Our research captured many positives, representing a great shift forward
EY - How confident are you in having the following skills within your organization for developing digital grids?

On average, more than half of respondents told us they were confident or very confident that they possessed all the skills needed to develop digital grid. Even on cybersecurity, which is an acknowledged area of risk, 56% of utilities we spoke with said they already possess the skills they need.

In our opinion, this raises a red flag. It is far too early to claim “all systems go” and to say that all the skills needed to deliver a successful digital grid project are in hand. It conflicts with both our experience and reported shortages of digital and cybersecurity skills in the market.

Conclusion and next steps

The tide of disruptive forces in the P&U sector is rising at an increasing rate. Utilities recognize that digital grid is a tool that can help them harness the positive force of this tide.

While it does not come with watertight instructions on how to achieve it or a clear common definition across the board, the digital grid can, with the right approach, transform P&U companies into resilient, responsive and innovative businesses.

Utilities that develop sound foundations for their digital grid strategy will be in a much better position to succeed in creating a flexible, resilient grid that meets the needs of future energy systems.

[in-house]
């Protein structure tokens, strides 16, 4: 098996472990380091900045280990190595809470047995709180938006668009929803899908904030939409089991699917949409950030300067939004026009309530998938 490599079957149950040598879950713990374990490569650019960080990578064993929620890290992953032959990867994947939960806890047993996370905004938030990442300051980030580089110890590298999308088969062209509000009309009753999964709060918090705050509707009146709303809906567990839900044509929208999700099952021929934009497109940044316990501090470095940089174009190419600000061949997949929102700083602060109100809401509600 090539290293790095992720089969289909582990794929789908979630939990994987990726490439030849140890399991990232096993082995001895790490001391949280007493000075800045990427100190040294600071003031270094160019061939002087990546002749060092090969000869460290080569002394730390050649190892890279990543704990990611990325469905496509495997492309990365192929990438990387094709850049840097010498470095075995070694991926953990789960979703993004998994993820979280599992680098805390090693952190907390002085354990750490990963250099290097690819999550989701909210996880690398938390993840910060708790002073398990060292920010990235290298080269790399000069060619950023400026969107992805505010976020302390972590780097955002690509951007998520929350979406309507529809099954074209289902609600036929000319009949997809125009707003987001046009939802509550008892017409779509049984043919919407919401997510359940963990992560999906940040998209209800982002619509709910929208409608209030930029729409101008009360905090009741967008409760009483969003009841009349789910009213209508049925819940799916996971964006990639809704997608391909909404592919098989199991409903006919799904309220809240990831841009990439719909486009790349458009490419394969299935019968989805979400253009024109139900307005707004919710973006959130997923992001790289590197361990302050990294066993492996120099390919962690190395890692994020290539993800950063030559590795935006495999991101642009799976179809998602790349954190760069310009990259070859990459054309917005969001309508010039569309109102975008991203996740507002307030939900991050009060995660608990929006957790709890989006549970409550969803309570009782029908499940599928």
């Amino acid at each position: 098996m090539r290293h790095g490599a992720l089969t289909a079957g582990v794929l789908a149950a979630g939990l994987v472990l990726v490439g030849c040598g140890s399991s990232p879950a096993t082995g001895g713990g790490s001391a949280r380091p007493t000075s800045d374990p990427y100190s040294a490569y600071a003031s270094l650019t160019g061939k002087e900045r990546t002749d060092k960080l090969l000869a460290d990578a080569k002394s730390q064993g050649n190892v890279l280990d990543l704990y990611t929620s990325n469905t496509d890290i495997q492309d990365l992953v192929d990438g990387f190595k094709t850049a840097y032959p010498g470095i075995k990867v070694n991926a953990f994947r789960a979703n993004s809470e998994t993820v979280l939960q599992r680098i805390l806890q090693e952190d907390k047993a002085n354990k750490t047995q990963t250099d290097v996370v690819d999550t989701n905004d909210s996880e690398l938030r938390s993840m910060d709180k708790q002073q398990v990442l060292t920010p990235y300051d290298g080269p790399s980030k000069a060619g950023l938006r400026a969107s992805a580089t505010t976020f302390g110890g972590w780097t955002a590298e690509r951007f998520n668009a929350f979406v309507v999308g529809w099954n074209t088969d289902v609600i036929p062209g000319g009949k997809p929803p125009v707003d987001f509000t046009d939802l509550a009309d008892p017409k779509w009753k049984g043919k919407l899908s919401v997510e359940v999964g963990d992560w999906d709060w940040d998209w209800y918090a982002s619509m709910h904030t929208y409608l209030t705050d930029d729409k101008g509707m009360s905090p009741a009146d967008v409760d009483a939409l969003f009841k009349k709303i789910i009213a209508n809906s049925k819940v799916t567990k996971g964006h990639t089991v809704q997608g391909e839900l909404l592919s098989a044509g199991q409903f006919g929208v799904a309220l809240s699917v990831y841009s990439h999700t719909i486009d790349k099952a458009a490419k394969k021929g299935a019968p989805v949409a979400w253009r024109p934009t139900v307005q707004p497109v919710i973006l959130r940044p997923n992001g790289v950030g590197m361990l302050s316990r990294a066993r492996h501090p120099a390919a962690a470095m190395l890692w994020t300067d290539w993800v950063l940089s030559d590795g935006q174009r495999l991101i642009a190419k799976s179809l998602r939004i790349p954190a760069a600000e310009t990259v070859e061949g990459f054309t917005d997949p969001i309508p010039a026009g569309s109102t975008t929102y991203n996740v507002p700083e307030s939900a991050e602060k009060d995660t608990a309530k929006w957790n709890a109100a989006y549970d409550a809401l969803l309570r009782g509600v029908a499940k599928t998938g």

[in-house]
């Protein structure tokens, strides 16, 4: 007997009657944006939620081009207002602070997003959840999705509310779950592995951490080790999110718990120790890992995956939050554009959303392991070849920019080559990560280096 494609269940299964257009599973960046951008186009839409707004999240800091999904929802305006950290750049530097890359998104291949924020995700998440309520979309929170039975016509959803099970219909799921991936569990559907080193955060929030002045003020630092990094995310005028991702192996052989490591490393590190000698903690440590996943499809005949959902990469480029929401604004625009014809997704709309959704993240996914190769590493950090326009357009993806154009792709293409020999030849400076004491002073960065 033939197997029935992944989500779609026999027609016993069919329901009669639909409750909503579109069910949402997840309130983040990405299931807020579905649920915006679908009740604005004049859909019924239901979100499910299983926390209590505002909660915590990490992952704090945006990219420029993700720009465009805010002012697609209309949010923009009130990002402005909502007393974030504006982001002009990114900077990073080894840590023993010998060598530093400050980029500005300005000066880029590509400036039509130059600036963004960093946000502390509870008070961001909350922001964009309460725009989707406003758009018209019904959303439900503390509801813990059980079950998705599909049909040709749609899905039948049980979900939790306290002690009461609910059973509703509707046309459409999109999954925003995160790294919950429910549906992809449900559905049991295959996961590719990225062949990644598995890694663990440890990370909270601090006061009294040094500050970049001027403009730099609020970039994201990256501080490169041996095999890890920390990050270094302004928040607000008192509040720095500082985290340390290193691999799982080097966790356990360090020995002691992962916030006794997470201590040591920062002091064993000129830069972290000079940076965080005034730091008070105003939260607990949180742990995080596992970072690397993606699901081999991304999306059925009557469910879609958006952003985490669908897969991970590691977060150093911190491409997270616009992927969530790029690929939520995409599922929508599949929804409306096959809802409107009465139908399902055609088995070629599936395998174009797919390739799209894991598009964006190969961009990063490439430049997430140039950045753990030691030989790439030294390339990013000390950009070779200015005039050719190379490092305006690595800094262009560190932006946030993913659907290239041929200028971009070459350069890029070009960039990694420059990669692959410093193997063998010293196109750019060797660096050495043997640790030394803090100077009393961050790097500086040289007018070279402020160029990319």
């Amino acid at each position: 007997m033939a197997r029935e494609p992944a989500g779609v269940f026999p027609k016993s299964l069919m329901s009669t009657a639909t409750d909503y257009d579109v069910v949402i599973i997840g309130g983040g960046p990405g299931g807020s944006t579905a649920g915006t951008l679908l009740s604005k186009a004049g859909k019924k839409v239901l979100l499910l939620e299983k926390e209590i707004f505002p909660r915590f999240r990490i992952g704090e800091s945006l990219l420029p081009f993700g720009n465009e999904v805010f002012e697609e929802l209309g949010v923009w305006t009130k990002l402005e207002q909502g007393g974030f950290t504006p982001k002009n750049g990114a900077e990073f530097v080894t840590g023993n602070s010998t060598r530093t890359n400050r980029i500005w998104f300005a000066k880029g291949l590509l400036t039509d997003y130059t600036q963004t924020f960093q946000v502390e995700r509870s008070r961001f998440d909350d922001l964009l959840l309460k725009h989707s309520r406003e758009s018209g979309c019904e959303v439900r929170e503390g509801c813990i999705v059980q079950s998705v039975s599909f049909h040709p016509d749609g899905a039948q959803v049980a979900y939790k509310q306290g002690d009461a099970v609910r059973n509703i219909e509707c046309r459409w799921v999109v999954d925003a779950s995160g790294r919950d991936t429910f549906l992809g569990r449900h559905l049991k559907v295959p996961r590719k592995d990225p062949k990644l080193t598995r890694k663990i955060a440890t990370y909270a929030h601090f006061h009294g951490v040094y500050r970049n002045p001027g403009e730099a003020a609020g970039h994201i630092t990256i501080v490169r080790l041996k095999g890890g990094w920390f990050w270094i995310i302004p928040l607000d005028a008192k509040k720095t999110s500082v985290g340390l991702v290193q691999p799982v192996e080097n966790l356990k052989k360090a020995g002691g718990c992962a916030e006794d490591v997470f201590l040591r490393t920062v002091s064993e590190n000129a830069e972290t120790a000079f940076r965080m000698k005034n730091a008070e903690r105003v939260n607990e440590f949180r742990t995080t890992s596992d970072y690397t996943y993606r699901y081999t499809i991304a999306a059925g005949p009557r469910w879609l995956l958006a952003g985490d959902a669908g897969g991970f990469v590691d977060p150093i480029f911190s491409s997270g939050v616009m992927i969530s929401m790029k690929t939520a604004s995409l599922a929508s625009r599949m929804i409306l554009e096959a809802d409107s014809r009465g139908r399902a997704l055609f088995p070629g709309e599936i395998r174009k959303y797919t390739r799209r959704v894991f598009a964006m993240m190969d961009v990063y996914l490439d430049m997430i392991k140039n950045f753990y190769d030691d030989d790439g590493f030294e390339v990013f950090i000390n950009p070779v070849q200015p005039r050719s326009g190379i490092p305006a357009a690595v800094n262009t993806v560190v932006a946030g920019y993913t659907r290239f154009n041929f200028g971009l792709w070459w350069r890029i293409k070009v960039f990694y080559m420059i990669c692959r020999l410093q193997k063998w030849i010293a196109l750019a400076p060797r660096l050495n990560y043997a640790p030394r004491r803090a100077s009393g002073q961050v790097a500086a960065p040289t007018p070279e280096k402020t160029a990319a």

The comforting news is that utilities don’t need to go it alone. In the new landscape that disruption has created, collaboration with innovators, disruptors and cybersecurity specialists can take many forms: partnerships, alliances and joint ventures, and so on. These models offer new ways of working and opportunities to build knowledge and fill skills gaps.

Navigating this terrain will take knowledge and confidence. Utilities need to accept the different role that regulators might play, the active role the customer is now playing in decision-making and that their own role will require more leading and less following.

“Those who can embrace the shift in mindset that disruption is causing are the ones who will be able to unlock the value of digital grid and reap the benefits,” says Serge Colle, Global Advisory Power & Utilities Leader at EY.

EY - Download the full report

Download the full report here